INTERVIEW WITH MAYUKO KATSUMURA & SPECIAL TICKET OFFER

Japanese violin player Mayuko Katumura will perform later this month in the Purcell Room alongside Noriko Kawai on the piano. We caught up with Mayuko ahead of the concert:

You grew up in Japan, but studied in London and have since gone on to perform all over the world. Can you tell us a bit more about your musical background?

My grandfather (my mother’s side) was a great classical music lover and every weekend at the family-get-together since I was a baby, I used to listen to LPs of all the major violin concertos. From this very early introduction to classical music,  I have never thought of any other profession than as a violinist.

When I studied at the music high school in Tokyo, I was lucky to have a wonderful violin teacher who studied at the Guildhall School of Music and Drama in London. He recommended I study with Professor Yfrah Neaman at the Guildhall, who was his teacher.  So I came to London when I was 19 and studied with Yfrah for 6 years. It must have been difficult for him to talk with me at first as I did not speak English at all then. However, I was surrounded by kind, generous English friends at the Guildhall and I soon got used to all the aspect of living in London

What’s your earliest musical memory?
At my grandparents at the weekends, when my mother was trying to make me have an afternoon nap, she always play the LP of Schubert’s string quartet “ Death and Maiden “. When she let me listen to this, I always knew I was going to be left on my own while everybody else was together in the other room. I was only 2 years old. However, this memory stays very clear in my mind, and I still feel the same loneliness whenever I listen to this quartet!

What are you particularly looking forward to about your forthcoming concert at Southbank Centre? 
It is first time for me to perform at the Purcell Room, and I am very excited about it, as ever since I came to England and attended concerts at the Southbank Centre, I was saying to myself that I want to perform in this small and intimate hall in the future.

Is there a piece of music you would pick out as one of the ‘best’ works ever written? 
I would say Bach’s Chaconne from the Partita no. 2

What other talent or skill would you like to possess? 
I always imagine what would happen if I could speak French and German when I woke up next morning! It took 14 years for me to learn English, so I really wish I had a talent for languages!

If you could programme your ideal Southbank Centre show, which artists (living or dead) would you bring together?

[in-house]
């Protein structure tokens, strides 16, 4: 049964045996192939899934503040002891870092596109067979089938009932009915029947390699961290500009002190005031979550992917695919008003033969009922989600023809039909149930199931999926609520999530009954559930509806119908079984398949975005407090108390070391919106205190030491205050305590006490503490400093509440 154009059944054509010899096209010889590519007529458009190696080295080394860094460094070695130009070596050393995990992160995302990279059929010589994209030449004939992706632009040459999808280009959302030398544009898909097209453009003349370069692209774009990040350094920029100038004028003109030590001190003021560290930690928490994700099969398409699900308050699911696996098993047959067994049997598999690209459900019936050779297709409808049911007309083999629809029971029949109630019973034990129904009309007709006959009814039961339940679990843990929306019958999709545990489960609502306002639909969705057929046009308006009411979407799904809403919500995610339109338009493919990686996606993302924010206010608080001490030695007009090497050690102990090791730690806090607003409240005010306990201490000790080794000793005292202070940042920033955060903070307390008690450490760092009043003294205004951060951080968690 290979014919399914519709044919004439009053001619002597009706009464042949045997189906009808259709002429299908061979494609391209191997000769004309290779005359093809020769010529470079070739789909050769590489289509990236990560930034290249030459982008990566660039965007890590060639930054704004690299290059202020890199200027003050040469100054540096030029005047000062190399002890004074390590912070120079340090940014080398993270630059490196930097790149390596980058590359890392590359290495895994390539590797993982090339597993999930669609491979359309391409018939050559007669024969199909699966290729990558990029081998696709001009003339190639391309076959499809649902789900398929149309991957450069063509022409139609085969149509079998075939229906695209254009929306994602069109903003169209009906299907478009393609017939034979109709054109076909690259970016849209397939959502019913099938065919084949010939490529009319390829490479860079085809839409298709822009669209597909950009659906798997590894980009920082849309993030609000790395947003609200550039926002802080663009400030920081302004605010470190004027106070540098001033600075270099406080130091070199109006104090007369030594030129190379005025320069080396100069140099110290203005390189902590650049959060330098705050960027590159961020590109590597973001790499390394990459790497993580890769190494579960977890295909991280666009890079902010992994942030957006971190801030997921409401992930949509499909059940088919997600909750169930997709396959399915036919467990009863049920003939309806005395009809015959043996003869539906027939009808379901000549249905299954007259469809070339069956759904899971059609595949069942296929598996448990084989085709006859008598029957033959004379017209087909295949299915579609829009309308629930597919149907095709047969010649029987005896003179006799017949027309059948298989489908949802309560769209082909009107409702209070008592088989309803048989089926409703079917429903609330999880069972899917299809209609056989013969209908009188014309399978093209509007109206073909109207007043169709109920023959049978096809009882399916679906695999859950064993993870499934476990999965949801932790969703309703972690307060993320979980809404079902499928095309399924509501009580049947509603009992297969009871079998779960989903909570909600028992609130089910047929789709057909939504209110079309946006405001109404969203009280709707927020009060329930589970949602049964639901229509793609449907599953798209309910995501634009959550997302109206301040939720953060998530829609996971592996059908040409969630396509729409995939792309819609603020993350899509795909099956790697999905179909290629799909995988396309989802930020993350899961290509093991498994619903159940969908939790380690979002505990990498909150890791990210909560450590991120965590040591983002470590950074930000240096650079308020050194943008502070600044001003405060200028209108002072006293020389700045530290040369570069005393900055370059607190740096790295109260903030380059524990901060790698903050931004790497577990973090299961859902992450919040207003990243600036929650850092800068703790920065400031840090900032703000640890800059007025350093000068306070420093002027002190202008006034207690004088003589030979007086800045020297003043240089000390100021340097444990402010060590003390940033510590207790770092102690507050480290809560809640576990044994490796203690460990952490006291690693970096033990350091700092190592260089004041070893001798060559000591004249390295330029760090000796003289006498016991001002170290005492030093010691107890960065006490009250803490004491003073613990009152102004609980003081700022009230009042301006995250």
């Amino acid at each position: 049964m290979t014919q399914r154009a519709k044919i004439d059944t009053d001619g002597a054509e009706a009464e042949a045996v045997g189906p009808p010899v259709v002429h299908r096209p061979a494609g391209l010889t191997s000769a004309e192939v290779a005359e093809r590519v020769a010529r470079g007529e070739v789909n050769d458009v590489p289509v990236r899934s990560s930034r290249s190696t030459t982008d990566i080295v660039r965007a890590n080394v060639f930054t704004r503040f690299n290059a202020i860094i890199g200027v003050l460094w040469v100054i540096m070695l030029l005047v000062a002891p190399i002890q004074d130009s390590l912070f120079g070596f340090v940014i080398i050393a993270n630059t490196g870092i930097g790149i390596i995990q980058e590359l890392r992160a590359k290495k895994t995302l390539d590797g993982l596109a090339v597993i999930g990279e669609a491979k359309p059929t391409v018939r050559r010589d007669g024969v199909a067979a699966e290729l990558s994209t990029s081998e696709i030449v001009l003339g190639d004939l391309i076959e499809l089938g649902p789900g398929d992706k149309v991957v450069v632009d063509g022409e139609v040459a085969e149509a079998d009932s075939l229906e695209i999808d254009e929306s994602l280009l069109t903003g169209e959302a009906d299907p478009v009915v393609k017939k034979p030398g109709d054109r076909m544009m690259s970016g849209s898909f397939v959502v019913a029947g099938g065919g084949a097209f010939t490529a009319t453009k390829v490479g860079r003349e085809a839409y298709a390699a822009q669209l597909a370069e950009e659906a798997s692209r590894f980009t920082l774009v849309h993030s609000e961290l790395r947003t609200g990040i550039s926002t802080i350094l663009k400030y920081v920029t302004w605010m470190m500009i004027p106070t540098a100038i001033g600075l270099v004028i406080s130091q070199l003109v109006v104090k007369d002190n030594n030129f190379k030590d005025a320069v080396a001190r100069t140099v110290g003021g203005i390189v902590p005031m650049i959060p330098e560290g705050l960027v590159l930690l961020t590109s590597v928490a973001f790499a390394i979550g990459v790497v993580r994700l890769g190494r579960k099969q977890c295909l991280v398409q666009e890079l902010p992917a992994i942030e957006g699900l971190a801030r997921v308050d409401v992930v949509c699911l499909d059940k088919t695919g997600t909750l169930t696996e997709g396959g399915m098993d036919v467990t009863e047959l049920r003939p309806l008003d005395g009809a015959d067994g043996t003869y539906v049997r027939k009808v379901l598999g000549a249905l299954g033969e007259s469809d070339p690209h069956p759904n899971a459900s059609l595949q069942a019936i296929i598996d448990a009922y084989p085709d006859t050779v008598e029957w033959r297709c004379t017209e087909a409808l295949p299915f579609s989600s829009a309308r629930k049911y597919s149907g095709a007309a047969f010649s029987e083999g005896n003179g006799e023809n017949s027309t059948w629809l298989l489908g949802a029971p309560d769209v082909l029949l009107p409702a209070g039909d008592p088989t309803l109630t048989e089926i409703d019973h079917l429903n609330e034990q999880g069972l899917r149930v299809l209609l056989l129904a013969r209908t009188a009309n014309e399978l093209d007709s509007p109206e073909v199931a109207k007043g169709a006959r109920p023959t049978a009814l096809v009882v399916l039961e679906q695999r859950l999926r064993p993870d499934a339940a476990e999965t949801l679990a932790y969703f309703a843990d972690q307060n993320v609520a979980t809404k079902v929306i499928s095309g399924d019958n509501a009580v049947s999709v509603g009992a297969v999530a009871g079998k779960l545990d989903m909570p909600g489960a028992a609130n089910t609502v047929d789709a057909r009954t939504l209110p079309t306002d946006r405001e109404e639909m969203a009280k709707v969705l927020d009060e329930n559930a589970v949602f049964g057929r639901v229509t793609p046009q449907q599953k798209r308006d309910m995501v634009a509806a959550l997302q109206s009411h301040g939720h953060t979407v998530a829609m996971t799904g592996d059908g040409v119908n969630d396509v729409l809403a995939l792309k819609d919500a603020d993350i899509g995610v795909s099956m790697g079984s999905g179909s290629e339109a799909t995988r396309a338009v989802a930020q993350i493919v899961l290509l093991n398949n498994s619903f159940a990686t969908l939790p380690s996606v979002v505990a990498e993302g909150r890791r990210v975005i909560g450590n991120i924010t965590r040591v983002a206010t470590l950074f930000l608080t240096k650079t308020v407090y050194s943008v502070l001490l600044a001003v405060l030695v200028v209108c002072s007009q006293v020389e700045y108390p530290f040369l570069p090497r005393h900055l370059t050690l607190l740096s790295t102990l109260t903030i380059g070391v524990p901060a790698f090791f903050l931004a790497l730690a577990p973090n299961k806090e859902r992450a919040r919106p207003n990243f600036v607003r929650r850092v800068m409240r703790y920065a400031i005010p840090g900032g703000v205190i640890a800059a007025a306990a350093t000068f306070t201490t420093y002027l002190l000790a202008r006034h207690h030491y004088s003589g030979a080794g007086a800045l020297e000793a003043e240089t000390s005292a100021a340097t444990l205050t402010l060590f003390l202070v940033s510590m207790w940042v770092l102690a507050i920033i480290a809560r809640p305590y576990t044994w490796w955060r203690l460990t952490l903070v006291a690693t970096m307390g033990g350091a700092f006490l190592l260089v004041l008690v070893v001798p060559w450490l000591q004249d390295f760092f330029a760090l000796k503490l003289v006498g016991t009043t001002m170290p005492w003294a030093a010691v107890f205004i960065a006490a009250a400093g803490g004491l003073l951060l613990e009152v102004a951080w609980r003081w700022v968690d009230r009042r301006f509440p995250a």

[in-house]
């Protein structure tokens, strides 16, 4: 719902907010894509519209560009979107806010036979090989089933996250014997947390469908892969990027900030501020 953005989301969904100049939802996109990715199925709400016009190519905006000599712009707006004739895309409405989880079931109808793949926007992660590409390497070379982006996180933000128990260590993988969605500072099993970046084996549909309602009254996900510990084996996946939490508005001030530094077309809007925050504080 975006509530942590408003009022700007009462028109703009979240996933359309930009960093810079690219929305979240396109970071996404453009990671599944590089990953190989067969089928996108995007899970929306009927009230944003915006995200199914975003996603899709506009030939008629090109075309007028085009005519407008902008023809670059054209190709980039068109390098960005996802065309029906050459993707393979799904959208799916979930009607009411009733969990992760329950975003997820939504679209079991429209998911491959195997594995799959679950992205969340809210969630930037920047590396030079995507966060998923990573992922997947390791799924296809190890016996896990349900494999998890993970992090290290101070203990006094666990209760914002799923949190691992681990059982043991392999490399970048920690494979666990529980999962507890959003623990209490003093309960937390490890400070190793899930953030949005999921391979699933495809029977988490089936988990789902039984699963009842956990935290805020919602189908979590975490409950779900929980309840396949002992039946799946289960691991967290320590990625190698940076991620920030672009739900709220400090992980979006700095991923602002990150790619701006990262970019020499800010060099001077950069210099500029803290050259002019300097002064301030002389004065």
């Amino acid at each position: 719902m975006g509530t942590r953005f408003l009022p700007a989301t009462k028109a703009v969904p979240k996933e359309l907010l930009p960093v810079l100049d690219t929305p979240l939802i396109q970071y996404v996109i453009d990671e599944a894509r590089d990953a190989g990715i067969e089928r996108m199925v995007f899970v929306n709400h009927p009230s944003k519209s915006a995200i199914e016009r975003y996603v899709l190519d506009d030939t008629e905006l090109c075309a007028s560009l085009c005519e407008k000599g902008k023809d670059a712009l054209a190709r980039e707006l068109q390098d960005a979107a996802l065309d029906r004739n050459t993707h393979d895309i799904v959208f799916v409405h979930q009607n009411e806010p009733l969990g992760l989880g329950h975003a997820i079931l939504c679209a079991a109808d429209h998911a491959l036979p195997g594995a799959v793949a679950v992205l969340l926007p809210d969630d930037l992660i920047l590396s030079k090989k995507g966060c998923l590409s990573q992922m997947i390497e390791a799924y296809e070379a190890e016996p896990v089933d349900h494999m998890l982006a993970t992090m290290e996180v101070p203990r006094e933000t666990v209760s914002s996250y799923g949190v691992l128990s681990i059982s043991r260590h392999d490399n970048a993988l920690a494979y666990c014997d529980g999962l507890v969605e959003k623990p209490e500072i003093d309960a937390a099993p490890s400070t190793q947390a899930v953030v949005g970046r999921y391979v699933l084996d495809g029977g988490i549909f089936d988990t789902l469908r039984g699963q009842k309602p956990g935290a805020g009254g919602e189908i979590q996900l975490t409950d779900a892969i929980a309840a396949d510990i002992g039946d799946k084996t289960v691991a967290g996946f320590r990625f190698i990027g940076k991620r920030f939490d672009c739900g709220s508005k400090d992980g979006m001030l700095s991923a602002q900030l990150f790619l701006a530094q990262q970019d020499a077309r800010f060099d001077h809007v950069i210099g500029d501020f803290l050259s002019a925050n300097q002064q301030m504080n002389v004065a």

Henryk Szeryng (I am a big fan) presented by Mr. Bean

What is the most played piece of music on your mp3 player or in your CD collection?
Currently it is Henryk Szeryng playing Handel’s Sonata in D. His playing is really heavenly.

Do you have any strange rituals you carry out before or after you perform? 
I always stretch out my legs like a Sumo wrestler before wearing my concert dress. This action is called “Matawari “in the Sumo world, and is very important in preparation for the fight!

We are a very limited number of tickets available at 50% discount. Simply quote the word ‘MAYUKO’ over the phone or online into the promo-code box on the event page before choosing your seats.

For more information about the concert and to book your tickets  click here

MAYUKO KATSUMURA & NORIKO KAWAI PERFORM AT SOUTHBANK CENTRE

On 26th September, we welcome two extremely talented Japanese musicians, Mayuko Katsumura and Noriko Kawai, to Southbank Centre’s Purcell Room. Violinist Mayuko, a major prize winner in national music competitions in Japan, will be performing alongside Noriko Kawai on the piano.

For a sneak preview of what’s in store, you can listen to this audio clip of Mayuko performing a 2nd movement of the Shostakovich Violin Concerto no.1 with the London Symphony Orchestra at Abbey Road Studios in March earlier this year.

Listen to Mayuko Katsumura – live at Abbey Road studio.

Click here for more info and to book tickets

‘Please join us and help Japan’: Sapporo Symphony Orchestra concert in aid of Japan earthquake and tsunami victims

Sapporo Symphony Orchestra have announced that their Royal Festival Hall concert on Monday 23 May will be in aid of victims of the Japanese earthquake and tsunami. The orchestra’s players and tour management will not take any payment for the performance, and all ticket proceeds will be shared between the Japanese Red Cross Society and Japan Society Tohoku Earthquake Relief Fund.

They perform a beautiful programme: Takmitsu’s How slow the wind, Bruch’s Violin Concerto No.1, and Shostakovich’s Symphony No.5, under conductor Tadaaki Otaka.

‘It was an unforeseen and terrible disaster, from which all Japanese people are working extremely hard to recover. We, the musicians, wish to turn our London appearance into a benefit concert to support the vital relief efforts in our country. Please join us and help Japan! Thank you.’ (Tadaaki Otaka)

Click here to book.